Back From The Dead

Ron Lyon owns this 1967 Mustang Coupe. He resides in Edgewater, Florida and while this looks like a very nice 67, it was given up for dead at one point.

Ron’s daughter and son-in-law, Stacy and Kyle Tucker, own Detroit Speed and Engineering (DSE). They were previously engineers with GM and started their company in 2000. It was natural for them to begin with parts development for first generation Camaro and Firebird cars. They then moved on to second generation Camaros, Firebirds, Nova’s, Chevy II’s, the G-Body cars, Chevelles and their G body cousins.

A few years ago, it was time to move onto the early Mustangs. Ron had purchased a museum quality 66 Mustang Fastback and DSE took it for use as a development car for 1964-1971 Mustangs. After the development, they continued to use the ‘66 car on the show circuit and race tracks to demonstrate the capabilities of the DSE Mustang parts and components. This car also went along to a major competition with other selected cars from all over the country. After some very rough testing through autocross, road course racing, go and stop contests, technical inspections, etc, Popular Hot Rodding magazine named it their “Muscle Car of the Year”.

As a result of the success of that car and the acceptance of the products in the market place, they continued to use the car in the DSE marketing effort and Ron felt he may never see that car again! 

Along the way they had picked up this 1967 Mustang to use in the validation of the design for the mid-year cars (1967-68). Since Ron was getting a bit anxious to get his 66 back, Ron’s daughter convinced him that this wrecked 67 was a fair deal. He explains that daughters can be VERY persuasive!

The 67 had an interesting background. Found in San Antonio, Texas, an area known for little rust, it had been wrecked in 1975 with 56K miles on the clock and put into storage for 37 years until secured by DSE. Ron does want to give credit to them as they had installed a complete Aluma frame front suspension and steering, a complete Quadra Link rear suspension, deep tub inner fenders and sub-frame connectors (Trademarks with DSE). They had also repaired the pushed in rear panel and trunk lid as well as front end and right rear quarter panel originally damaged back in ‘75. The hood, right fender and right door skin were also replaced with new parts. 

It was starting to sound interesting to Ron so Stacy even threw in a set of Michelin Pilot tires previously used on her autocross car. They are 315/30-18’s on the rear and 275/35-18’s on the front. Done deal he said!

Ron next installed a set of Baer brakes with 14in rotors and six piston calipers on the front and 13in rotors four-piston calipers on the rear. The wheels are from Budnick and are aluminum 18inch replicas of the Buick Grand National Wheels. He had them leave the Buick emblems off the centers and installed Mustang emblems in their place.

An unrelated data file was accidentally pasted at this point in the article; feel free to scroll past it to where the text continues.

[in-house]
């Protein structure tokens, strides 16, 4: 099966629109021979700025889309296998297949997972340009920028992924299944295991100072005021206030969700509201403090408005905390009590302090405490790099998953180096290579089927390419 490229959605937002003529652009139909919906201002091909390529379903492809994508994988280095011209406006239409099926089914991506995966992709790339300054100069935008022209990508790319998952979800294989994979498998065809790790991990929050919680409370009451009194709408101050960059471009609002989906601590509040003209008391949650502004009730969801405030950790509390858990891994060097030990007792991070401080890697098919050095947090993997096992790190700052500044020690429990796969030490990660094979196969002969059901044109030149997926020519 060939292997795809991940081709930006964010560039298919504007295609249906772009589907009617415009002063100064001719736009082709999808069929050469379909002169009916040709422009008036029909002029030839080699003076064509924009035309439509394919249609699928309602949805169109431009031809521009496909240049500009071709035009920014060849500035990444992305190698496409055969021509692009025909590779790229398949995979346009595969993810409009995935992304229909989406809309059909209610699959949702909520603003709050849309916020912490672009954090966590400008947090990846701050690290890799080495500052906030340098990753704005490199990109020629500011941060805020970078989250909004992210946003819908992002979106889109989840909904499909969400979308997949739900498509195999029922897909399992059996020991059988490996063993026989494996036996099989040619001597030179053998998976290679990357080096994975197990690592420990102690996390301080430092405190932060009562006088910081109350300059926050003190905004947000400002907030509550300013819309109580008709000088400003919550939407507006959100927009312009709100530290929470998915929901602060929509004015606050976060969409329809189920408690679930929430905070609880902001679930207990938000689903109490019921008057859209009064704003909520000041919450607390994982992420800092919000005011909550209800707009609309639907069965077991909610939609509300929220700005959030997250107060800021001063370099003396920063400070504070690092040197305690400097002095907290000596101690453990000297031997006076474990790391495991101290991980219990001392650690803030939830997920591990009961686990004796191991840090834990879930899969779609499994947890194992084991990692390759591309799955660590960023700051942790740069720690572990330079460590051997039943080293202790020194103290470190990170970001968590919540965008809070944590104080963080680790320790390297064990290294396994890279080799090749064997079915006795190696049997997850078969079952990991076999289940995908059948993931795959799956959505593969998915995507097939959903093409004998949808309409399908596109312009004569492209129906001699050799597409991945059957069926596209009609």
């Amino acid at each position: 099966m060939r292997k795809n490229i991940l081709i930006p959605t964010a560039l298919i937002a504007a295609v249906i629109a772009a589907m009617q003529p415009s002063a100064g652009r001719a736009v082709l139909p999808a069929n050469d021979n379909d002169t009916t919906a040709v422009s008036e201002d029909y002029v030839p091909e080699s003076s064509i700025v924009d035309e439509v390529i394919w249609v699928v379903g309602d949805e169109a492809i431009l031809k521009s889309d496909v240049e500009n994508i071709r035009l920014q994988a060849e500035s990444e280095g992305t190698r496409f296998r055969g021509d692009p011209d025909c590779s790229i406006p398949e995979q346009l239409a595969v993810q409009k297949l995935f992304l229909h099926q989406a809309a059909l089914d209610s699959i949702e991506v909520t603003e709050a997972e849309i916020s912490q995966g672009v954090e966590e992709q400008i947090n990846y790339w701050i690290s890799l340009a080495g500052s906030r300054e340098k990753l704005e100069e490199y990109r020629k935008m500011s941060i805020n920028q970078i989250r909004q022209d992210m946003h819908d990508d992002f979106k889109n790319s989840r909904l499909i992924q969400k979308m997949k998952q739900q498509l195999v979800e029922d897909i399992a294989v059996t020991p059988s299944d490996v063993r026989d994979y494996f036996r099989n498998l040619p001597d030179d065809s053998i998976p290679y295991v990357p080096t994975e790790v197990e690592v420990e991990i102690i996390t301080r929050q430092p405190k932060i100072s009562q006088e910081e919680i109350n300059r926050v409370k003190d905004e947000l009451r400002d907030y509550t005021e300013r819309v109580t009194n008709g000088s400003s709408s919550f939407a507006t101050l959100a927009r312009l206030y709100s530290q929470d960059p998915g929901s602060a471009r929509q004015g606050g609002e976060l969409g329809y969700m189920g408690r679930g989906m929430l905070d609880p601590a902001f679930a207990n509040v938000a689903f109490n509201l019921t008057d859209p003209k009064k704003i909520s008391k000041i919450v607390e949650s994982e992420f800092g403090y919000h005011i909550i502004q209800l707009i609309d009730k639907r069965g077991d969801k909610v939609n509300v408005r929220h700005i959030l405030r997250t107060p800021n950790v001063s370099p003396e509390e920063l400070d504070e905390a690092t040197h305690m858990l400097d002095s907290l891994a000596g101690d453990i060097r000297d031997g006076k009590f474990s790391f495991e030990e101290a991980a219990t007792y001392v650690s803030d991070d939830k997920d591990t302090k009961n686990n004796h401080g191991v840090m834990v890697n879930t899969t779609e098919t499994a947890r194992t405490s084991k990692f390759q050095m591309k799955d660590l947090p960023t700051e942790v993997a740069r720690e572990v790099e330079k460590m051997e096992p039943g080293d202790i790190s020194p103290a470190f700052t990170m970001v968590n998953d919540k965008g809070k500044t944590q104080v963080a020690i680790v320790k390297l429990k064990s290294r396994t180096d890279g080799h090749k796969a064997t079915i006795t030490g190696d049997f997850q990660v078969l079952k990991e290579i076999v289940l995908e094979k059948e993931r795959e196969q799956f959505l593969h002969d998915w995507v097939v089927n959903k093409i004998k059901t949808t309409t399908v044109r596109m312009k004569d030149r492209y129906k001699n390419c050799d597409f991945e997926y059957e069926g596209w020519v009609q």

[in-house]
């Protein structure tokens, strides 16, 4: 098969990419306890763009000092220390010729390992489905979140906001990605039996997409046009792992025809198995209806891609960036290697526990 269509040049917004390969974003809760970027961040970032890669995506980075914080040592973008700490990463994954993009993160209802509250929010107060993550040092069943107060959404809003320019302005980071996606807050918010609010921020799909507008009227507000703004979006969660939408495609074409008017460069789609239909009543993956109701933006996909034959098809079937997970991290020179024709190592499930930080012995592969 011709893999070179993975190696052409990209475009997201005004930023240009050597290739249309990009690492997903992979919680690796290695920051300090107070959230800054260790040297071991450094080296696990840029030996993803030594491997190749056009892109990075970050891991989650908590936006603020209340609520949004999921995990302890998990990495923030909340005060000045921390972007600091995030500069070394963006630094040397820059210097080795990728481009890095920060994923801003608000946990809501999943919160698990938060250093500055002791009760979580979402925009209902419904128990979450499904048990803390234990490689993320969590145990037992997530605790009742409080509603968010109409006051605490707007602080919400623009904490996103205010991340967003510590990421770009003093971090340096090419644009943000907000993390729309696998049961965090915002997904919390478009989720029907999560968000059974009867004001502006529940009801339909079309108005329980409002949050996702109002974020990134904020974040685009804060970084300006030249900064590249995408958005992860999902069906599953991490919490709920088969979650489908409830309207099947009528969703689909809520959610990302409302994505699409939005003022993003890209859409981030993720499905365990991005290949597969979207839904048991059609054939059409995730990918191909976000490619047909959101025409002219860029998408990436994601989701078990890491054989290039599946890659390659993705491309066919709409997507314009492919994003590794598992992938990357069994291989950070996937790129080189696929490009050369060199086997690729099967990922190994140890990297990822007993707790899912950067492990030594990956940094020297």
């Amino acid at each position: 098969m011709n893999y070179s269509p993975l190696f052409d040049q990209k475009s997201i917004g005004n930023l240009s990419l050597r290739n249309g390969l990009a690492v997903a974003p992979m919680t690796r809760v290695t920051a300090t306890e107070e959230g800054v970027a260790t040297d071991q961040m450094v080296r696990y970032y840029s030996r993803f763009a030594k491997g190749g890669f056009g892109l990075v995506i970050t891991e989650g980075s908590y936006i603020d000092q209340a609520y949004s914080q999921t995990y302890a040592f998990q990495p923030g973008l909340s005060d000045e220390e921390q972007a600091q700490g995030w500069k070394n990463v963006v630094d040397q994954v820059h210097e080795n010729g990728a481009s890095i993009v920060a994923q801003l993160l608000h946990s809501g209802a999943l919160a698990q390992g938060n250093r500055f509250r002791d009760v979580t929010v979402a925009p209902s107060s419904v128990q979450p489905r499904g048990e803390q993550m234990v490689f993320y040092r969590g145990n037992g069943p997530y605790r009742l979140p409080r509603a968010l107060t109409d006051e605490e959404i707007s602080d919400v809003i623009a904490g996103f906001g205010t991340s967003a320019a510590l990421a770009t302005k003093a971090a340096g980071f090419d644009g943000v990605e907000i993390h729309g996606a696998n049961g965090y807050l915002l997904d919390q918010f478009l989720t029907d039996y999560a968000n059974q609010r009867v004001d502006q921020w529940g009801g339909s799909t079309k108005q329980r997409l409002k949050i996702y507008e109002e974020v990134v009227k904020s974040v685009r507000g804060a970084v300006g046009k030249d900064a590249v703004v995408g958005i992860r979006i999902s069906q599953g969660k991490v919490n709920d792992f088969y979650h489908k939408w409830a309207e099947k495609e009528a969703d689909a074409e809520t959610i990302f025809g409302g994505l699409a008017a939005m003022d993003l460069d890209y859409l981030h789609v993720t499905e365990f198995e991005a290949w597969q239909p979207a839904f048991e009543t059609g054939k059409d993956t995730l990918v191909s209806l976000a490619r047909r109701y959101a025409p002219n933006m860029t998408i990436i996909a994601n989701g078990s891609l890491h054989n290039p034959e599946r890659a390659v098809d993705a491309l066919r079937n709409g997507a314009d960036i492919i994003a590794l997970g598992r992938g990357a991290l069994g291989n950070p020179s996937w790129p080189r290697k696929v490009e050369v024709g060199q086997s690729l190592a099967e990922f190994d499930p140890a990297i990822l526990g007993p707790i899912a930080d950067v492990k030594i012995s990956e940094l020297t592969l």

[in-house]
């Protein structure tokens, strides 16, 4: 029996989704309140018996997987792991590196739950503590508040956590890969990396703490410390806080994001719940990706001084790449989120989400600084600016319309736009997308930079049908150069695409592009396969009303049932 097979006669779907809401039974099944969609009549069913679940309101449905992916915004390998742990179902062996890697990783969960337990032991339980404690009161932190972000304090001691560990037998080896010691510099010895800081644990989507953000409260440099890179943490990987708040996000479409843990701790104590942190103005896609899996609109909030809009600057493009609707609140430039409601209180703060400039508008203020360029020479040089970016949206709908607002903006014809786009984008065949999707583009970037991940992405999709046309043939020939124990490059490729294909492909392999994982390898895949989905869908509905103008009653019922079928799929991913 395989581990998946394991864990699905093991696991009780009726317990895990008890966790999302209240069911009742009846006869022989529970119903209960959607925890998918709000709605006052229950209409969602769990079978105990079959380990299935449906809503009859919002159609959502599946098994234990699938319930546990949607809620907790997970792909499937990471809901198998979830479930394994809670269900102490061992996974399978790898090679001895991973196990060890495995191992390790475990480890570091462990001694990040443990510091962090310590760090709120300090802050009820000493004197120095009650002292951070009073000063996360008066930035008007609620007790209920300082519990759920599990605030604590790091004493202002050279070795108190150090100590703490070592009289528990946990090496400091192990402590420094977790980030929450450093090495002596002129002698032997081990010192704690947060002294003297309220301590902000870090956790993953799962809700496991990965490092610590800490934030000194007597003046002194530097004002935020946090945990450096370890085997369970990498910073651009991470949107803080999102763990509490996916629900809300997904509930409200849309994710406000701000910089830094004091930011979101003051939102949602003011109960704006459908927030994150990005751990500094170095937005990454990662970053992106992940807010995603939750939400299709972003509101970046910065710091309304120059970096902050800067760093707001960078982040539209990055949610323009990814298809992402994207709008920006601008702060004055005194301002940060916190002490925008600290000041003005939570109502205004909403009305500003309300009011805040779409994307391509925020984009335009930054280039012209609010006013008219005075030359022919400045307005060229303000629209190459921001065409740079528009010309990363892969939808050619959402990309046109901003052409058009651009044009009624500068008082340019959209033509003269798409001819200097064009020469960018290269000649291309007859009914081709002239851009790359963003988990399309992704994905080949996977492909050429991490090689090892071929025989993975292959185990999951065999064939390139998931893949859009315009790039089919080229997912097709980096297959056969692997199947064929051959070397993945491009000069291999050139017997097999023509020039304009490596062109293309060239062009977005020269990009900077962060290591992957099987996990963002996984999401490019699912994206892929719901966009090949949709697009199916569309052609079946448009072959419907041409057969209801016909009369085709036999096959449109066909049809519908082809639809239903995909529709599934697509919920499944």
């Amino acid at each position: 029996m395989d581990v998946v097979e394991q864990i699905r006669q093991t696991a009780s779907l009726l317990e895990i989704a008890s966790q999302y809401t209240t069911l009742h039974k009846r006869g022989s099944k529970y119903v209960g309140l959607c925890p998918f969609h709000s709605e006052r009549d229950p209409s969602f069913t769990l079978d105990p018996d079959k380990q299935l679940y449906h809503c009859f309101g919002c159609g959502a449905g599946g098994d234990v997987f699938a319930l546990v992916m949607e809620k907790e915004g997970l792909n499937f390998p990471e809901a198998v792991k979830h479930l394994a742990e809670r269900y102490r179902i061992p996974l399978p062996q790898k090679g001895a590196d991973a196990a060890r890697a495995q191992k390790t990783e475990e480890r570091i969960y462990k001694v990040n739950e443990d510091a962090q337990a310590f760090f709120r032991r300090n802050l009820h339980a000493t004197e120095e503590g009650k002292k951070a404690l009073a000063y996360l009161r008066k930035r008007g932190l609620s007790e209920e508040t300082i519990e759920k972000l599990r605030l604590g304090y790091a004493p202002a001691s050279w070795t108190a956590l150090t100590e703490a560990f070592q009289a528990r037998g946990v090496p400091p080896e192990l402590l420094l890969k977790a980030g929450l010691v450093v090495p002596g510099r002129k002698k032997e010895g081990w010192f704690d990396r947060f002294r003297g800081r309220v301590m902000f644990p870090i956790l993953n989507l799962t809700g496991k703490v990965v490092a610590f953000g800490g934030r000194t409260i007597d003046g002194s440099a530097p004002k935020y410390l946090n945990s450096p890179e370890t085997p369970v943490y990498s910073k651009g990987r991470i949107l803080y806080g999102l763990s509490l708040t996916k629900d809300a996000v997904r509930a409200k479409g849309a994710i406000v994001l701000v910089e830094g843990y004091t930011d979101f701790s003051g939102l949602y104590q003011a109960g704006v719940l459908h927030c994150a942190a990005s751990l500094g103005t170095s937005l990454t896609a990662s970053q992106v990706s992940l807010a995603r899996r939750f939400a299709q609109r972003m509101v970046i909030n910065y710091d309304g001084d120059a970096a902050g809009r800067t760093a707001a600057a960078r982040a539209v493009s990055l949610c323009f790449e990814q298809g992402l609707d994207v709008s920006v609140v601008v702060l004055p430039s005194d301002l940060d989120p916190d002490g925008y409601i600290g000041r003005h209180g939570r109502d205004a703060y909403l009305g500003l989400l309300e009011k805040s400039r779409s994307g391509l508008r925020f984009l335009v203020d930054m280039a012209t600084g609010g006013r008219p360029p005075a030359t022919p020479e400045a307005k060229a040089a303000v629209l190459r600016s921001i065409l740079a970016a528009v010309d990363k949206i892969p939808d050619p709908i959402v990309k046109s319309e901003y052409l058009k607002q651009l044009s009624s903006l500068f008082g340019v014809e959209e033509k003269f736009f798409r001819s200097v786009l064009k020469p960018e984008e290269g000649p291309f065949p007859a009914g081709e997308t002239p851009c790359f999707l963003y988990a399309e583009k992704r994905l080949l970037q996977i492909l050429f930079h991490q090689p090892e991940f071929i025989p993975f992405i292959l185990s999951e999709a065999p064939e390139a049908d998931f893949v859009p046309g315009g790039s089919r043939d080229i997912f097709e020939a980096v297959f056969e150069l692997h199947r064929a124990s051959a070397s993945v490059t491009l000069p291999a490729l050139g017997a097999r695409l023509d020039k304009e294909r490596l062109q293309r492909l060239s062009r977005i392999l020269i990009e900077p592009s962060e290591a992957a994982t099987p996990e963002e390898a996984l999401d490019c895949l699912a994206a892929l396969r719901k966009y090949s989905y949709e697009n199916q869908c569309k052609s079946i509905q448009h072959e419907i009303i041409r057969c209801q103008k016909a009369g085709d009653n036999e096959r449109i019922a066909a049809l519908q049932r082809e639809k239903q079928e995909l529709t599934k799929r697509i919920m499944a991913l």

The ‘66 that Ron “donated” to DSE had a built 302 in it that Ron got to keep as DSE was installing a crate Roush/Yates Coyote engine with 560rwhp. The 302 has Eldebrock aluminum heads, intake, carb and Comp roller cam and rockers with a grind that gives him more torque at the lower rpm levels. The thought process he says was to hook it up to an automatic overdrive with 3:25 gears for best gas mileage and cruising at 2,000 rpms (70mph). It’s a cruiser he says, but one that he could take out from time to time on a racetrack if he wishes.

The exterior paint is a Chrysler color called Dark Titanium and was applied by Tom Klamo of Edgewater, Fl. It’s a metallic grey with a couple of drops of green, which at certain times in the sun reflects a slightly brown cast. Bright rocker moldings and trim give it a nice contrast.

Chrysler Crossfire seats help add a little headroom too because of their thin seat bottoms and the design was actually of Mercedes origin. Dyna-mat was used for insulation throughout. The dash has aluminum brushed trim with Classic gauges. Gen IV Vintage Air HVAC with electronic controls keeps some cool flowing on those hot summer days in Florida. Tilt steering from Ididit and a banjo style steering wheel from Budnick helps it turn. The Locar shifter is mounted further back than stock as the seats have been moved a little further back too so Ron fits a little better. The rear seat has been sectioned and narrowed and the frames welded due to the tubbed wheel wells. The material for the headliner is an imitation leather in black. The seats are a combination of saddle leather dark tan with black trim. Door panels as well as all the trunk panels are also the same. Edward Schreck of Deland was responsible for the excellent craftsmanship throughout the interior and trunk.

All told, (including Ron’s knee replacement!), the project took 18 months to complete. Its more than capable of holding its own on a road or autocross course but Ron likes to think of it as more a cruiser that has been resurrected and risen from the dead to live on, even better than Henry Ford could have ever dreamed about. Kids he says, stay away from this one!

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